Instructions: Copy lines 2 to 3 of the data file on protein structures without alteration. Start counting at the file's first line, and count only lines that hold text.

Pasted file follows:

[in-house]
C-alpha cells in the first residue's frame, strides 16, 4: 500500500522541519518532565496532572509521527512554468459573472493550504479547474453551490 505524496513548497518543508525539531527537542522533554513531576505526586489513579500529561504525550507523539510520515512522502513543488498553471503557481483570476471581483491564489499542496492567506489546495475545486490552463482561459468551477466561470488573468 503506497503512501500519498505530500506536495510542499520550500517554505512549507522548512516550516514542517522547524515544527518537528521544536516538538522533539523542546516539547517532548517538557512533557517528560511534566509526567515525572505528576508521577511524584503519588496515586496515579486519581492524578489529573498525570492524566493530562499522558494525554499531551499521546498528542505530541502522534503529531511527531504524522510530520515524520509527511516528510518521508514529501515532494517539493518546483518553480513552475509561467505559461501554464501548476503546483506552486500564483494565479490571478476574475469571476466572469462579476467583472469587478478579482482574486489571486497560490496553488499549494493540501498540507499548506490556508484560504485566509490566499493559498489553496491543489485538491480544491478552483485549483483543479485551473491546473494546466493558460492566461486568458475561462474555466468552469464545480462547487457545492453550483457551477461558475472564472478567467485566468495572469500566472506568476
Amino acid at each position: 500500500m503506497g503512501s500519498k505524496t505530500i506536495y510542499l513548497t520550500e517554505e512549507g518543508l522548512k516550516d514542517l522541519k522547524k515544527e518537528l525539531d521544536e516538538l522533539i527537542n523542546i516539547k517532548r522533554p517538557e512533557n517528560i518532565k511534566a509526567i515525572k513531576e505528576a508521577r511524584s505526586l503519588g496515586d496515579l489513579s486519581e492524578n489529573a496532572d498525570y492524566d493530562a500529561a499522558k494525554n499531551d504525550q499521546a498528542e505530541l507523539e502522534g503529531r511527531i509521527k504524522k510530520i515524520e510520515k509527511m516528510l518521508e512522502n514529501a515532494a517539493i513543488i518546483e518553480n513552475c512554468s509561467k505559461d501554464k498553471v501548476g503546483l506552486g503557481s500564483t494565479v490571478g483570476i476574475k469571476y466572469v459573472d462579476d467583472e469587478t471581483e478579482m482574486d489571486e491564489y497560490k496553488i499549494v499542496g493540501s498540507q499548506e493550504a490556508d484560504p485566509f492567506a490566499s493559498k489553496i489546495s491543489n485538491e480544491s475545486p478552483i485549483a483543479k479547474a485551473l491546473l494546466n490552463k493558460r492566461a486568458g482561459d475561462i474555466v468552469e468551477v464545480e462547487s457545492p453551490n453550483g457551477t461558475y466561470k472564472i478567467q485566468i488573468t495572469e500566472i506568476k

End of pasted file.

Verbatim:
C-alpha cells in the first residue's frame, strides 16, 4: 500500500522541519518532565496532572509521527512554468459573472493550504479547474453551490 505524496513548497518543508525539531527537542522533554513531576505526586489513579500529561504525550507523539510520515512522502513543488498553471503557481483570476471581483491564489499542496492567506489546495475545486490552463482561459468551477466561470488573468 503506497503512501500519498505530500506536495510542499520550500517554505512549507522548512516550516514542517522547524515544527518537528521544536516538538522533539523542546516539547517532548517538557512533557517528560511534566509526567515525572505528576508521577511524584503519588496515586496515579486519581492524578489529573498525570492524566493530562499522558494525554499531551499521546498528542505530541502522534503529531511527531504524522510530520515524520509527511516528510518521508514529501515532494517539493518546483518553480513552475509561467505559461501554464501548476503546483506552486500564483494565479490571478476574475469571476466572469462579476467583472469587478478579482482574486489571486497560490496553488499549494493540501498540507499548506490556508484560504485566509490566499493559498489553496491543489485538491480544491478552483485549483483543479485551473491546473494546466493558460492566461486568458475561462474555466468552469464545480462547487457545492453550483457551477461558475472564472478567467485566468495572469500566472506568476
Amino acid at each position: 500500500m503506497g503512501s500519498k505524496t505530500i506536495y510542499l513548497t520550500e517554505e512549507g518543508l522548512k516550516d514542517l522541519k522547524k515544527e518537528l525539531d521544536e516538538l522533539i527537542n523542546i516539547k517532548r522533554p517538557e512533557n517528560i518532565k511534566a509526567i515525572k513531576e505528576a508521577r511524584s505526586l503519588g496515586d496515579l489513579s486519581e492524578n489529573a496532572d498525570y492524566d493530562a500529561a499522558k494525554n499531551d504525550q499521546a498528542e505530541l507523539e502522534g503529531r511527531i509521527k504524522k510530520i515524520e510520515k509527511m516528510l518521508e512522502n514529501a515532494a517539493i513543488i518546483e518553480n513552475c512554468s509561467k505559461d501554464k498553471v501548476g503546483l506552486g503557481s500564483t494565479v490571478g483570476i476574475k469571476y466572469v459573472d462579476d467583472e469587478t471581483e478579482m482574486d489571486e491564489y497560490k496553488i499549494v499542496g493540501s498540507q499548506e493550504a490556508d484560504p485566509f492567506a490566499s493559498k489553496i489546495s491543489n485538491e480544491s475545486p478552483i485549483a483543479k479547474a485551473l491546473l494546466n490552463k493558460r492566461a486568458g482561459d475561462i474555466v468552469e468551477v464545480e462547487s457545492p453551490n453550483g457551477t461558475y466561470k472564472i478567467q485566468i488573468t495572469e500566472i506568476k